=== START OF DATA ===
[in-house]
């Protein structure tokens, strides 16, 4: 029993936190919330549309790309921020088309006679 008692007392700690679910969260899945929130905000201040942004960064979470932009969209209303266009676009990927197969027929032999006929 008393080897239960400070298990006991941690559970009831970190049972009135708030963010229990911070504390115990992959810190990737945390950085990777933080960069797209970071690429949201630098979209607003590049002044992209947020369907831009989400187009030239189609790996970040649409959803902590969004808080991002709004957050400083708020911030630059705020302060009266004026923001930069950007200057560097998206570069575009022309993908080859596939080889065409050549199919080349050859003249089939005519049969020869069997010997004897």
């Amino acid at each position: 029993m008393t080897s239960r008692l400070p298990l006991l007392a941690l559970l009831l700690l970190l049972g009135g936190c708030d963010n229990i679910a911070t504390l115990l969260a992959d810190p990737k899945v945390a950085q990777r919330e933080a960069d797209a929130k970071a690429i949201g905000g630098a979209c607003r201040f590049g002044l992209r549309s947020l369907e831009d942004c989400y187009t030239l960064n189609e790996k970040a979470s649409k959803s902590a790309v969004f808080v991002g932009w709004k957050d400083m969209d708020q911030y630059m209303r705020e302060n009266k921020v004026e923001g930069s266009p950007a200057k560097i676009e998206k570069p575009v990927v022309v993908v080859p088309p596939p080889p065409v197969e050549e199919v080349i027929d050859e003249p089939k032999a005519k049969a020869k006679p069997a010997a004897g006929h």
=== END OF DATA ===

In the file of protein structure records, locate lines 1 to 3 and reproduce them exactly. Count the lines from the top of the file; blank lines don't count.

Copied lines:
[in-house]
């Protein structure tokens, strides 16, 4: 029993936190919330549309790309921020088309006679 008692007392700690679910969260899945929130905000201040942004960064979470932009969209209303266009676009990927197969027929032999006929 008393080897239960400070298990006991941690559970009831970190049972009135708030963010229990911070504390115990992959810190990737945390950085990777933080960069797209970071690429949201630098979209607003590049002044992209947020369907831009989400187009030239189609790996970040649409959803902590969004808080991002709004957050400083708020911030630059705020302060009266004026923001930069950007200057560097998206570069575009022309993908080859596939080889065409050549199919080349050859003249089939005519049969020869069997010997004897």
């Amino acid at each position: 029993m008393t080897s239960r008692l400070p298990l006991l007392a941690l559970l009831l700690l970190l049972g009135g936190c708030d963010n229990i679910a911070t504390l115990l969260a992959d810190p990737k899945v945390a950085q990777r919330e933080a960069d797209a929130k970071a690429i949201g905000g630098a979209c607003r201040f590049g002044l992209r549309s947020l369907e831009d942004c989400y187009t030239l960064n189609e790996k970040a979470s649409k959803s902590a790309v969004f808080v991002g932009w709004k957050d400083m969209d708020q911030y630059m209303r705020e302060n009266k921020v004026e923001g930069s266009p950007a200057k560097i676009e998206k570069p575009v990927v022309v993908v080859p088309p596939p080889p065409v197969e050549e199919v080349i027929d050859e003249p089939k032999a005519k049969a020869k006679p069997a010997a004897g006929h």